Environmental group claims council has breached flood relief agreement

Friends of the Irish Environment alleges local authority is in contempt of court

An aerial shot of the flooding around Lough Funshinagh in Co Roscommon in early January.

An aerial shot of the flooding around Lough Funshinagh in Co Roscommon in early January.

 

An environmental group has claimed before the High Court that Roscommon County Council has breached an agreement concerning the halting of works on a flood relief scheme.

Friends of the Irish Environment (FIE) alleges the council is in contempt of court arising out of its plan, announced earlier this month, to continue to construct a 3km pipeline taking water from Lough Funshinagh to nearby Lough Ree.

FIE is seeking an order requiring the council’s CEO, Eugene Cummins, to appear before the court to answer the claim of contempt.

Last August, FIE launched proceedings aimed at quashing the council’s decision to allow certain works, including construction of the pipeline.

The court initially granted FIE a temporary order halting work on the project, located some 12kms north of Athlone.

The action was resolved before the case went to hearing after the council consented to orders quashing its decision permitting the proposed works to proceed and for remediation of the lands.

The council also agreed to pay the costs of FIE’s judicial review challenge to the decision last May to authorise the works.

The remedial works would be subject of an agreement between the parties, it was further agreed. The court also heard the council accepted it had not fulfilled certain obligations it ought to have in relation to the flood relief works.

On Wednesday, Mr Justice Garrett Simons was told by John Kenny Bl, instructed by Eoin Brady of FP Logue Solicitors, for FIE, it believes the Council has breached the order regarding remediation of the area where the pipeline had been laid.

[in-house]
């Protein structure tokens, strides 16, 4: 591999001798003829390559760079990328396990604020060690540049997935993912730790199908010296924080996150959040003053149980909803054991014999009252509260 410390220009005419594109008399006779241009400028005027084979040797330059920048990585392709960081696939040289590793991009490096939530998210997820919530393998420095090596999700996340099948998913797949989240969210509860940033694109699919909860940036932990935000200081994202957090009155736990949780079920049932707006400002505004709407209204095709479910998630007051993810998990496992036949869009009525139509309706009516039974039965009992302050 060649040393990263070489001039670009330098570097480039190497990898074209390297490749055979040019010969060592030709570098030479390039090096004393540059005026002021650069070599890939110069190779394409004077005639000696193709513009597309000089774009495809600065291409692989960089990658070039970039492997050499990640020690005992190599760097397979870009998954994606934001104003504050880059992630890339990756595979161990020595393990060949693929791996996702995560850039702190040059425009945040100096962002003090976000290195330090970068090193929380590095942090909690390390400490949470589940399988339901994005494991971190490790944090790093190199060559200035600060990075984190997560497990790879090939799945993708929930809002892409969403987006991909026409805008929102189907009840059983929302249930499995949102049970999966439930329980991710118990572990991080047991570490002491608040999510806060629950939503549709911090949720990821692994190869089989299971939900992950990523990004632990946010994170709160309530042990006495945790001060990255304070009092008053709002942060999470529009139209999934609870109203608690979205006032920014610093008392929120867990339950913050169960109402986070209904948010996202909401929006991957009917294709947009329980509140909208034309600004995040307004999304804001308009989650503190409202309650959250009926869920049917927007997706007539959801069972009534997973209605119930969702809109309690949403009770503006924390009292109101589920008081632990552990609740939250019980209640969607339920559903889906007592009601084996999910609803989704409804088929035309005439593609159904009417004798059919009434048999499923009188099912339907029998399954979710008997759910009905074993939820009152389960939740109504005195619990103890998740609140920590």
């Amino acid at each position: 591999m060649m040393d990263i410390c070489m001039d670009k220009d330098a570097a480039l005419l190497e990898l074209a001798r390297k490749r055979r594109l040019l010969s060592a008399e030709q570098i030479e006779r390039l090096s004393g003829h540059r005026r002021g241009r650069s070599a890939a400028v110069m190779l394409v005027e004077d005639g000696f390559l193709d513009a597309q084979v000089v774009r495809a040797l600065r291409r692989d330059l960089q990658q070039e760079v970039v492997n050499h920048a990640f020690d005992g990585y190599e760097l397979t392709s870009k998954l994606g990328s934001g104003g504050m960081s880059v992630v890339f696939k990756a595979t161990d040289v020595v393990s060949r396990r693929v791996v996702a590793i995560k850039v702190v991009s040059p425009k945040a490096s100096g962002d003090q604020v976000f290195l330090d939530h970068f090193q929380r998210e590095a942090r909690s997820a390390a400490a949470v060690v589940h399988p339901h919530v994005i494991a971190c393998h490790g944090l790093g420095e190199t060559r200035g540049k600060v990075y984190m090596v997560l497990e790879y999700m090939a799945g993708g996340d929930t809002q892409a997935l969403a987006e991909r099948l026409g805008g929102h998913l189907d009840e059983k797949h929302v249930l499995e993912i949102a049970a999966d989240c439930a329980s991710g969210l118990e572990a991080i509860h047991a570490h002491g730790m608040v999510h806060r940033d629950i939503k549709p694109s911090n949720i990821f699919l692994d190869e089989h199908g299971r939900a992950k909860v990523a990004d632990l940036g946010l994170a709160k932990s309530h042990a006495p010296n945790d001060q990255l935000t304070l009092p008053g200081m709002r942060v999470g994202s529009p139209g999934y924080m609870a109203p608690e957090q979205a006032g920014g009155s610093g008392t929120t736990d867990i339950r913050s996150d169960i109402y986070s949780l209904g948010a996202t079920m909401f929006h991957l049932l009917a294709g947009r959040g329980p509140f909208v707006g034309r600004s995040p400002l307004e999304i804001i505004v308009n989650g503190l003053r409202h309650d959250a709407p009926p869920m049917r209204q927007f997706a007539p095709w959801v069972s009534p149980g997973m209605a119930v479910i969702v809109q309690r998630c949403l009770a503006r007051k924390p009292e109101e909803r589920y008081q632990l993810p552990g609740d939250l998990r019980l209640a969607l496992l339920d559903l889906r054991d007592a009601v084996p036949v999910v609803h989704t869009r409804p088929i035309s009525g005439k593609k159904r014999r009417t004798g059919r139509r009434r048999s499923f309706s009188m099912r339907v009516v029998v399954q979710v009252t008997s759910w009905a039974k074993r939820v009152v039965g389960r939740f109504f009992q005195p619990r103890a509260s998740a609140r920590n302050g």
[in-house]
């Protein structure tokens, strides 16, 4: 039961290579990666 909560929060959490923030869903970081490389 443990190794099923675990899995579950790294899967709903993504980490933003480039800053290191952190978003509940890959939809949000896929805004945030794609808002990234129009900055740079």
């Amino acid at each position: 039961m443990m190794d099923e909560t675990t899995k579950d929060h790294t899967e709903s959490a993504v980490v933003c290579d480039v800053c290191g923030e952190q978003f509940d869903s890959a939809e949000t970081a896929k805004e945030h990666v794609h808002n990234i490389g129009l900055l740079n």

The judge was told that, on October 14th, FIE was taken by surprise when the Council decided under section 152 of the 2001 Local Government Act to authorise the construction of the pipeline to allow water be pumped from Lough Funshinagh to Lough Ree.

It claims it was not consulted about the proposal and was unaware of it until the matter was reported in the local media.

Grave reservations

FIE says that while the project was subject to screening for the purpose of complying with EU Directives on environmental impact assessments and habitats it has grave reservations about the adequacy of the screening assessments.

FIE claims that by using the pipeline and manholes constructed earlier this year, the Council has taken no substantive steps to comply with its obligations under the remediation plan agreed between the parties last August.

This, it is claimed, amounts to a contempt of the orders made by the Court in August.

FIE claims it asked the council to desist from the steps it announced earlier this month but that request was not complied with and it has, with reluctance, brought this application over alleged contempt.

Mr Justice Simons granted, on an ex-parte basis, permission to FIE to serve short notice of its application on the council and returned the matter to Friday.

The judge noted FIE was not seeking, at this stage, any committal order pending the council being fully heard on the matter.

The works at the centre of the action include the construction and laying of a pipe that would see water from Lough Funshinagh, a Special Area of Conservation, pumped into the larger Lough Ree.

The works were commenced because many people living in the area have been subject to flooding in recent years, and there are concerns that some may have to abandon their homes.

FIE had claimed that the proposed works had the potential to lead to serious environmental damage and priority habitat loss.

FIE expressed its sympathies to those affected by flooding, but said the proposed works are not lawful and were in breach of European law, on grounds including that the project was not subjected to the required environmental screening and assessment processes.

The court also heard last August a threat was made by persons linked to the Provisional IRA and/or Continuity IRA against FIE director Tony Lowes for taking the case. The council strongly condemned the threat against Mr Lowes.